Friday, July 2, 2021

Test Post for RSS Followers

It appears there are a few hiccups in my change of blog distribution; my last post didn't share to my RSS feed followers.

This is a test post to see if my RSS followers receive this post.

Thanks for your patience!

Monday, June 28, 2021

Moved to a New Email Platform

I have had to change my email distribution method because Feedburner (previously included with Blogger) is no longer emailing blog posts starting in July.


A couple of weeks ago, I moved my email list from Feedburner to Follow.it. Please be sure to confirm that you wish to continue receiving emails even though I haven't been blogging much. One of these days (when I break through one of my brick walls), I may get inspired to share my success here and you won't want to miss it!

Follow.it should also be sending my posts to those who follow me via RSS so that shouldn't change (I hope).

Thanks for reading!

Thursday, April 22, 2021

A Decade of Blogging!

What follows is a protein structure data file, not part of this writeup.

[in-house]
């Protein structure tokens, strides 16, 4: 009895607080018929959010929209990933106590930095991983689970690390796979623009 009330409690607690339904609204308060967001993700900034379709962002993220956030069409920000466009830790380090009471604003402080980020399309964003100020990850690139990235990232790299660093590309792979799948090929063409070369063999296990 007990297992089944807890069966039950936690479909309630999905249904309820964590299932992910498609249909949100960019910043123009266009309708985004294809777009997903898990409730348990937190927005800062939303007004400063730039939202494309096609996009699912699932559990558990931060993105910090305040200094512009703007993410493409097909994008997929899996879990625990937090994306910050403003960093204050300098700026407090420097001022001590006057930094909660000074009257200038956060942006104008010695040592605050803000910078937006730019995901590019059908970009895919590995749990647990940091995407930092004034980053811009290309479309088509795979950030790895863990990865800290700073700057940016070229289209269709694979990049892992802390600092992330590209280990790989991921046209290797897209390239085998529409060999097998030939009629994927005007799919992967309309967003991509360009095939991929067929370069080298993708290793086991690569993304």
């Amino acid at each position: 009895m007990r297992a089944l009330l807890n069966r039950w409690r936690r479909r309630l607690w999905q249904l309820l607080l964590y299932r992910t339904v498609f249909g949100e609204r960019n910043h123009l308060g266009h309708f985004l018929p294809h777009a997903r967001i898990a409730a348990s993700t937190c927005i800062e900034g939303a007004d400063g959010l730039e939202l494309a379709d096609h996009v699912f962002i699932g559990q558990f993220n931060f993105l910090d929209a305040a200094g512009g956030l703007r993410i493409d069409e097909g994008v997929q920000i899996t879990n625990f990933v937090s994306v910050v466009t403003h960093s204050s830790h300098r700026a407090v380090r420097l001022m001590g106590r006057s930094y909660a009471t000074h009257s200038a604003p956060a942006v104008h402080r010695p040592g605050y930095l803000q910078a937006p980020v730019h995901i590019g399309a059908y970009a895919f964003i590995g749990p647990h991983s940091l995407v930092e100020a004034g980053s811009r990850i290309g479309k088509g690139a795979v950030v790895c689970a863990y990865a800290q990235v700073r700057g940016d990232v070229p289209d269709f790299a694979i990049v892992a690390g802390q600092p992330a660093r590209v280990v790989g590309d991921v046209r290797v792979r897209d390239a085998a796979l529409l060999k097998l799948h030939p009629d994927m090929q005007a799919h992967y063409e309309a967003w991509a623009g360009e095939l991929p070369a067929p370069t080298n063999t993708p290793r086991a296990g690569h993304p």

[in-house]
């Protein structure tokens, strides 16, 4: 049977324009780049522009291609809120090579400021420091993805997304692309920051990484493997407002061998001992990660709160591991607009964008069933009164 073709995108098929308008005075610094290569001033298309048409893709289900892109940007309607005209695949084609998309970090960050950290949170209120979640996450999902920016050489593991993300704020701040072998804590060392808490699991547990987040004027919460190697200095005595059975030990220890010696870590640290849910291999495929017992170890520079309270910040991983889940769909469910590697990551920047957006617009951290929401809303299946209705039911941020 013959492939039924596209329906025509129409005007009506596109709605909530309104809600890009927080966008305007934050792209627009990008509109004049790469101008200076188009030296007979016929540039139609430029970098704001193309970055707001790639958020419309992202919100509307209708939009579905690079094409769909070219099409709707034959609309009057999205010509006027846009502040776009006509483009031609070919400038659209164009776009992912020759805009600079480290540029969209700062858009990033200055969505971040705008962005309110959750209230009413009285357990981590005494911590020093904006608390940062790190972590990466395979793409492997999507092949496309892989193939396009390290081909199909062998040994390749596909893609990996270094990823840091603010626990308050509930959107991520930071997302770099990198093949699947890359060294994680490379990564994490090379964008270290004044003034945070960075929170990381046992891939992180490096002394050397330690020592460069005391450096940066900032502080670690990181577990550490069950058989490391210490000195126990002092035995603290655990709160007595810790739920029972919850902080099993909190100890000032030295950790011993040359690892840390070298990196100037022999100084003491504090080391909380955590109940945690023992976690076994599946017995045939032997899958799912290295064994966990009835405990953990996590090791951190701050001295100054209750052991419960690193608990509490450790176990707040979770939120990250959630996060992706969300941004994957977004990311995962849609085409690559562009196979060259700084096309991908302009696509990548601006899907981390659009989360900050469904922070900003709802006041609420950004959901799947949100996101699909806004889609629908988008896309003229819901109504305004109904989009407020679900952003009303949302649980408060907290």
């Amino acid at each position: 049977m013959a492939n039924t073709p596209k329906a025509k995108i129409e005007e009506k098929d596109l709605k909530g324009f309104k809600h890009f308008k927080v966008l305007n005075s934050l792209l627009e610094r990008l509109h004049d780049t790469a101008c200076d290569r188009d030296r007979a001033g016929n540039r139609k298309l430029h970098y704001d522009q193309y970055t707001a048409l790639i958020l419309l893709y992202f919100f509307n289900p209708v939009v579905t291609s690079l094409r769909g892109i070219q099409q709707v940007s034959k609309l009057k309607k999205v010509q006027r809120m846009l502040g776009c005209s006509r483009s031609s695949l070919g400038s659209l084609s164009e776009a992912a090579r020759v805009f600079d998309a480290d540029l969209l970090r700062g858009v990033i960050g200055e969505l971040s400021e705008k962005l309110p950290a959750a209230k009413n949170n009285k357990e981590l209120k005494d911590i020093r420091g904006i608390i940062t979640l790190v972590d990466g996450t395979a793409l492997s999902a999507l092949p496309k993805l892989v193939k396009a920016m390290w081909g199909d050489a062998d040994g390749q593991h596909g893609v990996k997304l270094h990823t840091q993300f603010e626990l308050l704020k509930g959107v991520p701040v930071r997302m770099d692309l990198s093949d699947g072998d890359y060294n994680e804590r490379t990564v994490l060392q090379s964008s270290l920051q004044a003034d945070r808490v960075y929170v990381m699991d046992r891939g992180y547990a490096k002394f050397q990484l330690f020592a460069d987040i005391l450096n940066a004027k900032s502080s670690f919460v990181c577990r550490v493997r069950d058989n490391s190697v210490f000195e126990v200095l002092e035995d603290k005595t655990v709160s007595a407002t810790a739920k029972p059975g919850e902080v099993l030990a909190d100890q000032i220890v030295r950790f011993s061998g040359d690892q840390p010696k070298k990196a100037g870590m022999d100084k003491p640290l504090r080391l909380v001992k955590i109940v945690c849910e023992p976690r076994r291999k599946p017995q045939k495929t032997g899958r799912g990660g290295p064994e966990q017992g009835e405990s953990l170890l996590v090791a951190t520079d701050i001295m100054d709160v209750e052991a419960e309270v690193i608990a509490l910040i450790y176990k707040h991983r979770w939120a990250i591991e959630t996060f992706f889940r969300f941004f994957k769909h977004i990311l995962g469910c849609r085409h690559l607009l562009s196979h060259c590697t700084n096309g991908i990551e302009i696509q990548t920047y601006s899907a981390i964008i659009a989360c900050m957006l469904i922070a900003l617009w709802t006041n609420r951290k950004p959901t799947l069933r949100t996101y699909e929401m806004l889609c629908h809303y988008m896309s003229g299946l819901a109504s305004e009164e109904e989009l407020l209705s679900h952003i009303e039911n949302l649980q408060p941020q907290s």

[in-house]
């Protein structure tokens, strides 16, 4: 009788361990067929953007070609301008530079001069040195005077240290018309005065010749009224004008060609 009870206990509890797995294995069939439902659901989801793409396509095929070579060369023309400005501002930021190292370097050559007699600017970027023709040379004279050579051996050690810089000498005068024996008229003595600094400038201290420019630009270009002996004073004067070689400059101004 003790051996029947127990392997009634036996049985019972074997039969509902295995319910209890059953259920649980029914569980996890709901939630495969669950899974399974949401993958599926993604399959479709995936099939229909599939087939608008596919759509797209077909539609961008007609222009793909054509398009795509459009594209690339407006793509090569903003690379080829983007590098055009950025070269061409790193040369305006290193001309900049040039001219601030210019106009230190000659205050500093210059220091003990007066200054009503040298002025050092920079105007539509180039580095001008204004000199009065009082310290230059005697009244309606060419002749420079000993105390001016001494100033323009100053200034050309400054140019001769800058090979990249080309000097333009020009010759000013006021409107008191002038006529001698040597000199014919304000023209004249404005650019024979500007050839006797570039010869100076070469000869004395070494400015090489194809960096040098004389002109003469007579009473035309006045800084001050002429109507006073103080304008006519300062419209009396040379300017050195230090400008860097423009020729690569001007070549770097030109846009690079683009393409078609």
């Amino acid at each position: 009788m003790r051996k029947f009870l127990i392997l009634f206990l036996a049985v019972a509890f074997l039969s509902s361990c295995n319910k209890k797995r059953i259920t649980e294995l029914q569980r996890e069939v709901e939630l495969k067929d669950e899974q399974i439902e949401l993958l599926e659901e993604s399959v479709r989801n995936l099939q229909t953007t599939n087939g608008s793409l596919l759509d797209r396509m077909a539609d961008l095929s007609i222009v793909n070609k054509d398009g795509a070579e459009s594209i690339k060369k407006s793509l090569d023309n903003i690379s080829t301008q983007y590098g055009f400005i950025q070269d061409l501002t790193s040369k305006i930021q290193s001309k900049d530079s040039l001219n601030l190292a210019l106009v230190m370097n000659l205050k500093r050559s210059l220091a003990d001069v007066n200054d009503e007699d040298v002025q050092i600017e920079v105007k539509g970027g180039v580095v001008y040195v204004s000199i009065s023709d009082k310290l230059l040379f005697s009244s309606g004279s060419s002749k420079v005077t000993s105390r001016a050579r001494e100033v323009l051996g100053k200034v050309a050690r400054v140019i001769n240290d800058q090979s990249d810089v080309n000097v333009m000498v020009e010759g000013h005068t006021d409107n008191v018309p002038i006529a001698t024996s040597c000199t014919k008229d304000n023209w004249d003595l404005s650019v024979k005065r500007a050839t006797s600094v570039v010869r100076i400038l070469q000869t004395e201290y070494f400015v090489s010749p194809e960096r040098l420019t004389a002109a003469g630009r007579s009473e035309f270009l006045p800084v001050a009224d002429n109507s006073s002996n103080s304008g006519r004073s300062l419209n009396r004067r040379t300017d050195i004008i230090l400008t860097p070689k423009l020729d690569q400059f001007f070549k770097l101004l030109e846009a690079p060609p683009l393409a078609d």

I started this blog ten years ago today, making this my tenth blogiversary, but I haven't been very active recently.

This doesn't mean that I haven't been doing research; I just haven't had the inspiration to get much more than a few blog posts written.

I will share that I have taken advantage of virtual learning opportunities that I might not otherwise have taken advantage of because I could participate in these events at home:

NYSFHC (which I learned is pronounced niss-fick) is the New York State Family History Conference. It was held September 10-12, 2020 (as well as offering videos to watch for the next month). It gave me opportunities to learn about upstate New York: its history, records, and migration patterns, which might help me break through my Rood brick wall someday. Registration for the 2021 virtual NYSFHC at Home has just been announced.

SLIG is the Salt Lake Institute of Genealogy. An Institute is a week-long intensive (Monday through Friday, 10:30 to 6:30 Eastern time) study of a specific topic. There are two weeks of course offerings every January in Salt Lake City, except for this year. I decided to take Introduction to Genetic Genealogy with Paul Woodbury (and others) to ensure that I had a firm foundation in my knowledge of DNA and genealogy. This is a prerequisite for other more advanced genetic genealogy Institute courses which I may take in the future.  I'm sure I will need to use DNA to confirm the identity of my biological third-great-grandfather on my Pyle line, where there is a break in the expected line of Y-DNA.